AI: Due to the ability to process heavy computation, one can teach a machine to mimic humans using neural nets and ml algorithms that primarily work with complex math calculations behind the scenes.

HPC: Most companies can spread their computing among the multiple cluster/nodes/cloud servers and get their job done significantly faster. Thanks to GPU, adding one can dramatically increase the computing time.

I hope this section gave a bit of understanding. Else you can learn more here.

Benchmarking Performance of GPU

Let’s now move on to the 2nd part of the discussion – Comparing Performance For Both Devices Practically. 

For simplicity, I have divided this part into two sections, each covering details of a separate test. Also, former background setting tensorflow_gpu(link in reference) and Jupyter notebook line magic is required.

You can check if TensorFlow is running on GPU by listing all the physical devices as:

tensorflow.config.experimental.list_physical_devices()
Benchmarking GPU Performance 
Output- Image By Author

or for CUDA friendlies:

tensorflow.test.is_built_with_cuda()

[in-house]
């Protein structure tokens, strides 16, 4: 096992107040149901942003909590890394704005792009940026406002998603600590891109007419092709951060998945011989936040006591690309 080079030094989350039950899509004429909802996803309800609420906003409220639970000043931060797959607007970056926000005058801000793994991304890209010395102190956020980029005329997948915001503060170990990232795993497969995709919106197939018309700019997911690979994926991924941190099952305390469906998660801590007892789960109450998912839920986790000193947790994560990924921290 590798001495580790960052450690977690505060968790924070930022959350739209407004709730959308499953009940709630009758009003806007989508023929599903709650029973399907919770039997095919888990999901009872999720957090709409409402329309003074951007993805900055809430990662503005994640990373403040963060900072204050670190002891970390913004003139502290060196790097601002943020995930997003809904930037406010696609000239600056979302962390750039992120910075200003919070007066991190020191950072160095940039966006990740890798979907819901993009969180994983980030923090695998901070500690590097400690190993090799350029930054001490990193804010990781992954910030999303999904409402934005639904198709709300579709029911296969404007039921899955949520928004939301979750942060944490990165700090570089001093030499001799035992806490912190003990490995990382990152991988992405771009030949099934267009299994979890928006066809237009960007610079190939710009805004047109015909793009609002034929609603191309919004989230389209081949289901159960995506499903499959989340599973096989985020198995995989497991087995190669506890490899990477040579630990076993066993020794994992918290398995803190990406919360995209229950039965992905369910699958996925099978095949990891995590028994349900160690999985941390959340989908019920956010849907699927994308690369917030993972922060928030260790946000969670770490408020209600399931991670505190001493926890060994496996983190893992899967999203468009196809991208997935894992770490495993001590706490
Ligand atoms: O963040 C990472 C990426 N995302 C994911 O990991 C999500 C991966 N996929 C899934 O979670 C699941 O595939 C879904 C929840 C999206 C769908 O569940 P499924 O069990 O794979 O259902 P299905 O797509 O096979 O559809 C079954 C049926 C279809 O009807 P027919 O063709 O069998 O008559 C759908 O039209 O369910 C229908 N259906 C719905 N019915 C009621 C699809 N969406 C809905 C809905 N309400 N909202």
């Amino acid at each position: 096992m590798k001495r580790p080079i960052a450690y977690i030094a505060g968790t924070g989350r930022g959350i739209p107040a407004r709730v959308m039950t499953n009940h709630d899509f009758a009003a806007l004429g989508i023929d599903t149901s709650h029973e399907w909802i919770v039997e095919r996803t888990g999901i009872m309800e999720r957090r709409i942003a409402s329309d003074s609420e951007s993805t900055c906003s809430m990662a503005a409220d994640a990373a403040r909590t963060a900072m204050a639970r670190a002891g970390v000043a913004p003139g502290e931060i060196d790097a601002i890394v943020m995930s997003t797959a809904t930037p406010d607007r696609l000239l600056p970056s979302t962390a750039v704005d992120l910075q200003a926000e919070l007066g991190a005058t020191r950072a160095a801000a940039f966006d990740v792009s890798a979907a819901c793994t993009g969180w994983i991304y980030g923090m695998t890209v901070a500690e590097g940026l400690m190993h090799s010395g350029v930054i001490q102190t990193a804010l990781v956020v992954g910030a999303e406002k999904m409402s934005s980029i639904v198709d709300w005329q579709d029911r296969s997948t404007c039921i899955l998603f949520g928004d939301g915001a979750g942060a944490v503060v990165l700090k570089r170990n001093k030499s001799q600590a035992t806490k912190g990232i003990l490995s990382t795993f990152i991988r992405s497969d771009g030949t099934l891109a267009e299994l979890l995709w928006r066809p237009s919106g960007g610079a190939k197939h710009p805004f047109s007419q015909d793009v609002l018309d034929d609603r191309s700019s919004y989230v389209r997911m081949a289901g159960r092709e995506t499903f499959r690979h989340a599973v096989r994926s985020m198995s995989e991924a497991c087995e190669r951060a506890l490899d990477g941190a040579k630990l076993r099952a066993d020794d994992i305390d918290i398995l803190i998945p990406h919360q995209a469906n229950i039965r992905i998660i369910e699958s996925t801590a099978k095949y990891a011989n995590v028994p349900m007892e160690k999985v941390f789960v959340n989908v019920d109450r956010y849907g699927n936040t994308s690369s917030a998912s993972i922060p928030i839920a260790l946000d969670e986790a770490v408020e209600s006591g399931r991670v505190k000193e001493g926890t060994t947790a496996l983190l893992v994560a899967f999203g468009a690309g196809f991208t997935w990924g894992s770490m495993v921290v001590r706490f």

>> True

 

TEST ONE – Training Digit Classifier

For the 1st test, we will create a digit classifier for the famous cifar10 dataset consisting of  32*32 color images splattered into 50,000 train and 10,000 test images along with ten classes. So lets’ get started.

Here are the steps to do so:

1. Import –  necessary modules and the dataset.

import tensorflow as tf
from tensorflow import keras
import numpy as np
import matplotlib.pyplot as plt
X_train, y_train), (X_test, y_test) = keras.datasets.cifar10.load_data()

2. Perform  Eda – check data and labels shape:

# checking images shape
X_train.shape, X_test.shape
Perform  Eda

Image By Author

 

# display single image shape
X_train[0].shape

 

display single image shape
Image By Author
# checking labels
y_train[:5]
checking labels

Image By Author